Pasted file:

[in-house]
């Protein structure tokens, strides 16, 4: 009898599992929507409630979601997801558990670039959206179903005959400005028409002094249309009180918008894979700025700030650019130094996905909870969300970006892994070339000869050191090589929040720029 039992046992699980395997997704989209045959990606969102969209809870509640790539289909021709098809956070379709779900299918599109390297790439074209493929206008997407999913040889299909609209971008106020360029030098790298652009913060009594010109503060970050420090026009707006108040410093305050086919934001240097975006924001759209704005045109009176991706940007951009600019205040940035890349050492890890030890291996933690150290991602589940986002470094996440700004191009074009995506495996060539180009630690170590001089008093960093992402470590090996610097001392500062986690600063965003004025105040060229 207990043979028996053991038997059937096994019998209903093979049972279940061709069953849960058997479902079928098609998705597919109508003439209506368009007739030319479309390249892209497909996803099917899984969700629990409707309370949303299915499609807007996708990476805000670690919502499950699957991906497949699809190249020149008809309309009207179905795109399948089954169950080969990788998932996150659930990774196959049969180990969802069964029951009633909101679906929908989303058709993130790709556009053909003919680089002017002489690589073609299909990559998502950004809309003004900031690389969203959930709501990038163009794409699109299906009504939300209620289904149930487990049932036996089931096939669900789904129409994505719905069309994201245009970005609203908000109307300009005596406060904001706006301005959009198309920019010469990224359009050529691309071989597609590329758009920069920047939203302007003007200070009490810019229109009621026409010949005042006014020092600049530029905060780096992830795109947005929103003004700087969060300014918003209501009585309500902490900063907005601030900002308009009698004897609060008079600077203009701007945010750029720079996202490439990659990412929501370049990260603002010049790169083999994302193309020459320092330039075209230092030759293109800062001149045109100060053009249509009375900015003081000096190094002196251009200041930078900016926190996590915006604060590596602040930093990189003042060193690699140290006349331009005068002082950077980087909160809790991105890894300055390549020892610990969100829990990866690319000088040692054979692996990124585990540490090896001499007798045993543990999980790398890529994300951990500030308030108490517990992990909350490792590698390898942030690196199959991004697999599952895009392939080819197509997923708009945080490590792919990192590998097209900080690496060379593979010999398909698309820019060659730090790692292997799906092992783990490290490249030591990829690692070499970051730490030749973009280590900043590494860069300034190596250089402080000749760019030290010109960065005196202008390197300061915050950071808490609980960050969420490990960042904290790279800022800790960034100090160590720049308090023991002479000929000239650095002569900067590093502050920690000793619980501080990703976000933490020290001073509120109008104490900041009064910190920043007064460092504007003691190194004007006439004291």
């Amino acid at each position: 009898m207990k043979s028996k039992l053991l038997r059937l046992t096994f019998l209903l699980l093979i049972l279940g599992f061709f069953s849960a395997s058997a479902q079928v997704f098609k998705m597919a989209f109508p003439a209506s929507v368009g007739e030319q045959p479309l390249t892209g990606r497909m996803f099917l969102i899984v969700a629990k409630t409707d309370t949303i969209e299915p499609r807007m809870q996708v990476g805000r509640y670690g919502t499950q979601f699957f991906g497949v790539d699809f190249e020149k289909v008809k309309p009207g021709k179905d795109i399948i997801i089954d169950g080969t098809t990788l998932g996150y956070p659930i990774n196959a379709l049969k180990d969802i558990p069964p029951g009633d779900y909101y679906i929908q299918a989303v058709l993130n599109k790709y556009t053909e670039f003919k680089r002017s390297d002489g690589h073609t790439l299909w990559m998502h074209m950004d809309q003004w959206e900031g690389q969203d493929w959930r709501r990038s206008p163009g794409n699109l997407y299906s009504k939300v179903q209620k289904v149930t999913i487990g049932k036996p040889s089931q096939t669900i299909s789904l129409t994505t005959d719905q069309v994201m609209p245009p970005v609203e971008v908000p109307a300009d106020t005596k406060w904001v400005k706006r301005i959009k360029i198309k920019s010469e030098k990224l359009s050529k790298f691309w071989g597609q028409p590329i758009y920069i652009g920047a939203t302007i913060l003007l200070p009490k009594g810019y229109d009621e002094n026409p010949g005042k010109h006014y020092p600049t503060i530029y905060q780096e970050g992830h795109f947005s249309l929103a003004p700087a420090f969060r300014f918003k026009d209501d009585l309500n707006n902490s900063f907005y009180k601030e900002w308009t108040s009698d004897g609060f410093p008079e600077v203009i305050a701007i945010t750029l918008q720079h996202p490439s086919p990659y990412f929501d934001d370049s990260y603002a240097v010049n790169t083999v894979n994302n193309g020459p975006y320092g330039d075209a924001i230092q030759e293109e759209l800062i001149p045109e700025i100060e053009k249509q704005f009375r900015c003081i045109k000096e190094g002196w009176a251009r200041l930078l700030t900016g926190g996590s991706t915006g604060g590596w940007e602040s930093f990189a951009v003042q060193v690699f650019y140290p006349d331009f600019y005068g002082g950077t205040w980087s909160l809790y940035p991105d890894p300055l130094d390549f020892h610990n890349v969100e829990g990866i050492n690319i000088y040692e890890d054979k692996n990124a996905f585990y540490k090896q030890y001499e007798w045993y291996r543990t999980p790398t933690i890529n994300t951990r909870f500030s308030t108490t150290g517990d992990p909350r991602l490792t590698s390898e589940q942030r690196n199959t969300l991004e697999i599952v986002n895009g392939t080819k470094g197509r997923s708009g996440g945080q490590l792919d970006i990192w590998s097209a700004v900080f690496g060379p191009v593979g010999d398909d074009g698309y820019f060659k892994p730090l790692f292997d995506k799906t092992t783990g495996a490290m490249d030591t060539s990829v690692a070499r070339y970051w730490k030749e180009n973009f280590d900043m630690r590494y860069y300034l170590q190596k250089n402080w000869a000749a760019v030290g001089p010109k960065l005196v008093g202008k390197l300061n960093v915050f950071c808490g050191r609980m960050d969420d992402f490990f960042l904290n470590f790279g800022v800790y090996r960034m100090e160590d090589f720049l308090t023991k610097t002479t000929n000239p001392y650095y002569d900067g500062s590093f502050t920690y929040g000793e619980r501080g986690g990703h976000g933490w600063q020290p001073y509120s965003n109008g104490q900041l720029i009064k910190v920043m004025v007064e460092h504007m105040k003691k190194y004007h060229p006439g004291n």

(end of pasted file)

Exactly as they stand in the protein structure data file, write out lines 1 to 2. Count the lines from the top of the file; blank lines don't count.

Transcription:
[in-house]
């Protein structure tokens, strides 16, 4: 009898599992929507409630979601997801558990670039959206179903005959400005028409002094249309009180918008894979700025700030650019130094996905909870969300970006892994070339000869050191090589929040720029 039992046992699980395997997704989209045959990606969102969209809870509640790539289909021709098809956070379709779900299918599109390297790439074209493929206008997407999913040889299909609209971008106020360029030098790298652009913060009594010109503060970050420090026009707006108040410093305050086919934001240097975006924001759209704005045109009176991706940007951009600019205040940035890349050492890890030890291996933690150290991602589940986002470094996440700004191009074009995506495996060539180009630690170590001089008093960093992402470590090996610097001392500062986690600063965003004025105040060229 207990043979028996053991038997059937096994019998209903093979049972279940061709069953849960058997479902079928098609998705597919109508003439209506368009007739030319479309390249892209497909996803099917899984969700629990409707309370949303299915499609807007996708990476805000670690919502499950699957991906497949699809190249020149008809309309009207179905795109399948089954169950080969990788998932996150659930990774196959049969180990969802069964029951009633909101679906929908989303058709993130790709556009053909003919680089002017002489690589073609299909990559998502950004809309003004900031690389969203959930709501990038163009794409699109299906009504939300209620289904149930487990049932036996089931096939669900789904129409994505719905069309994201245009970005609203908000109307300009005596406060904001706006301005959009198309920019010469990224359009050529691309071989597609590329758009920069920047939203302007003007200070009490810019229109009621026409010949005042006014020092600049530029905060780096992830795109947005929103003004700087969060300014918003209501009585309500902490900063907005601030900002308009009698004897609060008079600077203009701007945010750029720079996202490439990659990412929501370049990260603002010049790169083999994302193309020459320092330039075209230092030759293109800062001149045109100060053009249509009375900015003081000096190094002196251009200041930078900016926190996590915006604060590596602040930093990189003042060193690699140290006349331009005068002082950077980087909160809790991105890894300055390549020892610990969100829990990866690319000088040692054979692996990124585990540490090896001499007798045993543990999980790398890529994300951990500030308030108490517990992990909350490792590698390898942030690196199959991004697999599952895009392939080819197509997923708009945080490590792919990192590998097209900080690496060379593979010999398909698309820019060659730090790692292997799906092992783990490290490249030591990829690692070499970051730490030749973009280590900043590494860069300034190596250089402080000749760019030290010109960065005196202008390197300061915050950071808490609980960050969420490990960042904290790279800022800790960034100090160590720049308090023991002479000929000239650095002569900067590093502050920690000793619980501080990703976000933490020290001073509120109008104490900041009064910190920043007064460092504007003691190194004007006439004291």